• Phase III, while technically the last stage of the program, does not involve any funding. Recipients that reach this stage are expected to have secured non-SBIR private funding to pursue commercialization of their technology. In reality, though, for most innovative biotechnology research, Phase I and II provide only the barest resources required to develop and validate a new technology. Companies at the end of Phase II may find it difficult to obtain outside finding to continue commercialization of a new technology. As a result, the NCI SBIR program, in particular, had added a supplementary Phase II Bridge Grant to help companies cross the gap between Phase II development and Phase III commercialization.

Bridge across the Valley of Death

When trying to raise additional funds at the end of Phase II, companies often find that potential investors want to see certain types of data or expect particular studies completed before risking investment. For this reason, many technical proven technologies never get commercialized. The gap between development and commercialization is often referred to as the Valley of Death and is not limited to biotechnology.

To help companies get across this Valley, the NCI Phase II Bridge grant provides as much as $3 million toward commercial development. However, the funding comes with a specific requirement. The recipient company must secure additional private investment money that matches or exceeds the grant amounts. The logic seems to be that a company should be able to fund at least some funds to commercialize a tested technology that which has been approved and funded by NIH reviewers.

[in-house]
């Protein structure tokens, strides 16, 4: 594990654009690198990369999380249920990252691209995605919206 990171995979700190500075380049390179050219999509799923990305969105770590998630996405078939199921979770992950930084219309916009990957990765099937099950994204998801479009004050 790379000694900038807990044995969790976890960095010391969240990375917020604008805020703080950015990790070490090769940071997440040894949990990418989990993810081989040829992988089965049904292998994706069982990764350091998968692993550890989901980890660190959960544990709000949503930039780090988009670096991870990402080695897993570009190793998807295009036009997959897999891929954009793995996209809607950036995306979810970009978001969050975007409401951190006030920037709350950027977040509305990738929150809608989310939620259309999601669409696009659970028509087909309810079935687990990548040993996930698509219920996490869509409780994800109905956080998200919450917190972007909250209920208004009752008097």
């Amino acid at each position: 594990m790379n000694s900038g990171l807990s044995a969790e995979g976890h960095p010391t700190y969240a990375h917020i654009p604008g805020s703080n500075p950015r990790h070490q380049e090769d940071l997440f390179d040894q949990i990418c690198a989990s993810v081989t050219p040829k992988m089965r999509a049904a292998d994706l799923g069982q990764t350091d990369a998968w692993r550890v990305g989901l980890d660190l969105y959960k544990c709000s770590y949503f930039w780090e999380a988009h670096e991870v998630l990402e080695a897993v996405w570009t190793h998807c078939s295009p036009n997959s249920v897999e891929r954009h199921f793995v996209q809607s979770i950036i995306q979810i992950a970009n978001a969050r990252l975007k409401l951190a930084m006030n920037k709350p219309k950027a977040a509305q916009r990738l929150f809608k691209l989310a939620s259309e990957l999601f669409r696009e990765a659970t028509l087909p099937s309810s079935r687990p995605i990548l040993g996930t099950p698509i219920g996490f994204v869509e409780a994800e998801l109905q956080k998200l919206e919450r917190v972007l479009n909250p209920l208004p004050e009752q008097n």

Since the Bridge Grant was implemented in 2009, the NCI has given $32.4 million to 13 applicants. The same applicants, though, also raised another $74 million from private sources. In other words, the 13 companies receiving the money also obtained over double the amount from other private sources, such as angel investors or venture funds. The matching funds requirement appears to be working quite well.

SBIR/STTR Eligibility

Of course, since the program is funded by US taxes, businesses must be US owned to apply. More than 50% of the company much be owned by US citizens, US business concerns, or US venture funds. The additional of venture fund owned companies is a recent change to the program's eligibility. Also, the principle investigator applying for the grant must be an employee of the company. Finally, since the program is targeted toward small business, only companies with less than 500 employees can apply.

The STTR program works a bit differently than the SBIR grants. The goal of the STTR program is to enable academic labs to transfer their technology to commercial entities so the principle investigator receiving and STTR grant can be an employee of an academic research institute. Unlike with the SBIR program where at least 67% of the work must be done by the company, with STTR grants, only 40% of the research work must be undertaken by the company. As much as 30% of the research plan can be done by an academic researcher.